Tuesday, January 6, 2009

Tips on Staging a Schizophrenia Intervention

If you are living with or taking care of someone who is suffering from schizophrenia, you know that the best way to prevent a full-blown episode from turning into a crisis is to head it off while it is just starting. If you are not sure how to approach the situation, read on for some tips on staging a schizophrenia intervention:

1.Pay attention to symptoms.

Schizophrenic episodes are rarely instantaneous. The episodes usually start off with a slow build up before the patient's paranoia boils over. While ritualistic obsessions and fixations, suspiciousness, restlessness, and aggressiveness are not threatening on their own, watch out for these symptoms as they are likely prelude to an episodes. Start the intervention process as soon as you notice these symptoms. Waiting for the actual episode will just make it doubly harder to get the patient under control.

2.Encourage the person to talk.

Before his paranoia takes over fully, set aside a time to talk with the patient in a non-threatening environment. Approach the patient gently and express your concerns in a manner that is caring and non-judgmental. This is an excellent opportunity to get the patient to open up to you about the things that bother him; regardless whether these are real or imagined. If the patient refuses to talk, do not badger or force him, but let him know that you can be trusted should he need help.

3.Get the patient to take his medications.

Anti-schizophrenia drugs like Geodon and Abilify can be easily bought as discount drugs from an online pharmacy as long as you have a prescription. These drugs can help stabilize the imbalances in the patient's brain which can help him cope and get out of his imagined reality. If the patient refuses to take or has stopped taking his medications, call his doctor to ask for alternative means of getting the patient to take the drugs. The longer the patient is off his medication, the harder it will be to manage the episode.

4.Keep the patient away from cigarettes, alcohol, and other drugs.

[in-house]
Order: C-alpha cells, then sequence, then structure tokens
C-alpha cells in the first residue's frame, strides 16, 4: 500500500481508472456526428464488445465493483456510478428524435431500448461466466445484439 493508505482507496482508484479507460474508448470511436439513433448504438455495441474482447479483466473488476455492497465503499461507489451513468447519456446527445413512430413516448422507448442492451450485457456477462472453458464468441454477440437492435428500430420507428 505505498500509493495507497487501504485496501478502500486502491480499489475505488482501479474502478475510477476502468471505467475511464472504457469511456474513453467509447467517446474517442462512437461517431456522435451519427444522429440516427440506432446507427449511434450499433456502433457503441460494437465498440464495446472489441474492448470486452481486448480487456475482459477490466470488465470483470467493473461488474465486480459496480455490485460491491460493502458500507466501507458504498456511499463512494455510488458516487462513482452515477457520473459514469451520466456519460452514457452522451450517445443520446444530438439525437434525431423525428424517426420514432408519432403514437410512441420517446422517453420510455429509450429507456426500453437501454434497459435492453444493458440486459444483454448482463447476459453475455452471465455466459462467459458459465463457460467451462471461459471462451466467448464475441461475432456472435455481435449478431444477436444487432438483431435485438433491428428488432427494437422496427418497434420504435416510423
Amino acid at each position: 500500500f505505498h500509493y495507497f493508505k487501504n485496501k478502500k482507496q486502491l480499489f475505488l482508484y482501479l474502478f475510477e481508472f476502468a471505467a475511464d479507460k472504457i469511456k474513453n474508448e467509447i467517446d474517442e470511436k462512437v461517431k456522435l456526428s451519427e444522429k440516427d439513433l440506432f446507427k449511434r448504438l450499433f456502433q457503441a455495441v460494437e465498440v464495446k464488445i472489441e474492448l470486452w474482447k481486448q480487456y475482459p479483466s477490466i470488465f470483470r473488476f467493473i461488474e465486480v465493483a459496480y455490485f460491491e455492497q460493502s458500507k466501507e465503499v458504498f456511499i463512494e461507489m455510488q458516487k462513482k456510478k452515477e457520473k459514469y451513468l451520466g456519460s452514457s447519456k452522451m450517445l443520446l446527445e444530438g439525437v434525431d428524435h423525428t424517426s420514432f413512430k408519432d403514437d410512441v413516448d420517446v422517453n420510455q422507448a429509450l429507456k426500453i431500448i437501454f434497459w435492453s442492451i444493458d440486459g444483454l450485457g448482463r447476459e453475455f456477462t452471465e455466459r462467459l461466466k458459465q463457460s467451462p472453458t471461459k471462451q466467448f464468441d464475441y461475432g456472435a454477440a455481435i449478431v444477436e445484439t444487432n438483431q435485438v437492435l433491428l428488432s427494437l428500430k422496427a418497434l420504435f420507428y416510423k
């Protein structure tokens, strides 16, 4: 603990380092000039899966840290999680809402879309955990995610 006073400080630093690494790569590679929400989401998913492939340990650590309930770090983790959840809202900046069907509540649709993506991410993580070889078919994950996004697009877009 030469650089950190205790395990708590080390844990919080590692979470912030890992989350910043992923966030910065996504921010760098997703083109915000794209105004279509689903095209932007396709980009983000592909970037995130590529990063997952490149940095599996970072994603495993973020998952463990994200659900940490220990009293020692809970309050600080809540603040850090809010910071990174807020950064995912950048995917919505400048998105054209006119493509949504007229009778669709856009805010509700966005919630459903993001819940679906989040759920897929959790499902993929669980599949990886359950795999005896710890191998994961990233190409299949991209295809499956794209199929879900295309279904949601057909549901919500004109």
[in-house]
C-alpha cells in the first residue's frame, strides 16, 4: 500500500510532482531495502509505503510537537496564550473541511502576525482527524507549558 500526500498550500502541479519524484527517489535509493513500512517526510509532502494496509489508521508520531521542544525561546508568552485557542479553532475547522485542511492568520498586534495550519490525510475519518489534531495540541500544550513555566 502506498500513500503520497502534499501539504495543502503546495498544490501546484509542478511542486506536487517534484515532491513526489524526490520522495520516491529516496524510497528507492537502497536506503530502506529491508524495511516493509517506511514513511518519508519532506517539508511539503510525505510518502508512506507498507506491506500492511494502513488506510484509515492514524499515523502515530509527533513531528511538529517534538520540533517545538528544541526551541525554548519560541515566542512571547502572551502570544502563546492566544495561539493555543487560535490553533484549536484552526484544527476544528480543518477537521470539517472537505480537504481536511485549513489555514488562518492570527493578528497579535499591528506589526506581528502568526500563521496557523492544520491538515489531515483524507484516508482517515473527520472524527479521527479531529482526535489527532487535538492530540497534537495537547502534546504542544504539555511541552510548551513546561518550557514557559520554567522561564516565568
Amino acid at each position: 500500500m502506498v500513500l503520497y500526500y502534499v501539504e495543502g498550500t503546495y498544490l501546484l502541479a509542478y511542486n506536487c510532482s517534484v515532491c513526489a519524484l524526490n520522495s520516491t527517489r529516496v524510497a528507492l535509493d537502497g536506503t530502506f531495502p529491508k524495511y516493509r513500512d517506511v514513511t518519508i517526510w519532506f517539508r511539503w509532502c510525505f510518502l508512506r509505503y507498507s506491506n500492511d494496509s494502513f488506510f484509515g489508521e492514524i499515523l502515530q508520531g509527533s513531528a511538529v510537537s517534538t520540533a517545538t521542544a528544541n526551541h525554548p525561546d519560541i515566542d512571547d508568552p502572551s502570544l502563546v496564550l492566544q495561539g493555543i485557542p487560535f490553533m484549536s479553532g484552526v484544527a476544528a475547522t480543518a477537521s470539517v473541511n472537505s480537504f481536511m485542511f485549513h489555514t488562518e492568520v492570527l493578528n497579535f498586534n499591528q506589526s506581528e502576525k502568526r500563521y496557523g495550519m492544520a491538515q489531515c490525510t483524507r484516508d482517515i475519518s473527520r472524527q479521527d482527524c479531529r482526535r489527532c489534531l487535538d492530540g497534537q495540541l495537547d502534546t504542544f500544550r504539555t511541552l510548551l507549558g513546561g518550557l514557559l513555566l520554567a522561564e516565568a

Closer to the episode, the patient may exhibit signs of brooding and isolation. During this time, it is best to keep possibly dangerous objects out of sight like guns, knives, and other potential weapons. It is also best to get rid of cigarettes, alcoholic drinks, and other dangerous drugs. You can also keep them away from where the patient might get them. These substances can make episodes worse by furthering the hallucination and making the patient jumpy. Aside from these effects, these substances may also negate the effects of the medications.

5.Inform the doctor of your suspicions about an impending episode.

The crisis team at the local hospital can help you just in case an episode goes out of hand and the patient loses control. Informing the patient's doctor beforehand about your suspicions of an impending episode can help the crisis team get to the patient before the situation turns ugly. You and his doctor can even work together into luring or convincing the patient to get further treatment without him resorting to schizophrenia-induced violence.

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Kristine Anne Gonzaga is a content writer and researcher who specializes in health topics and health-related issues. She delights in finding tips and ideas on simple and practical health care and sharing them through her writing.

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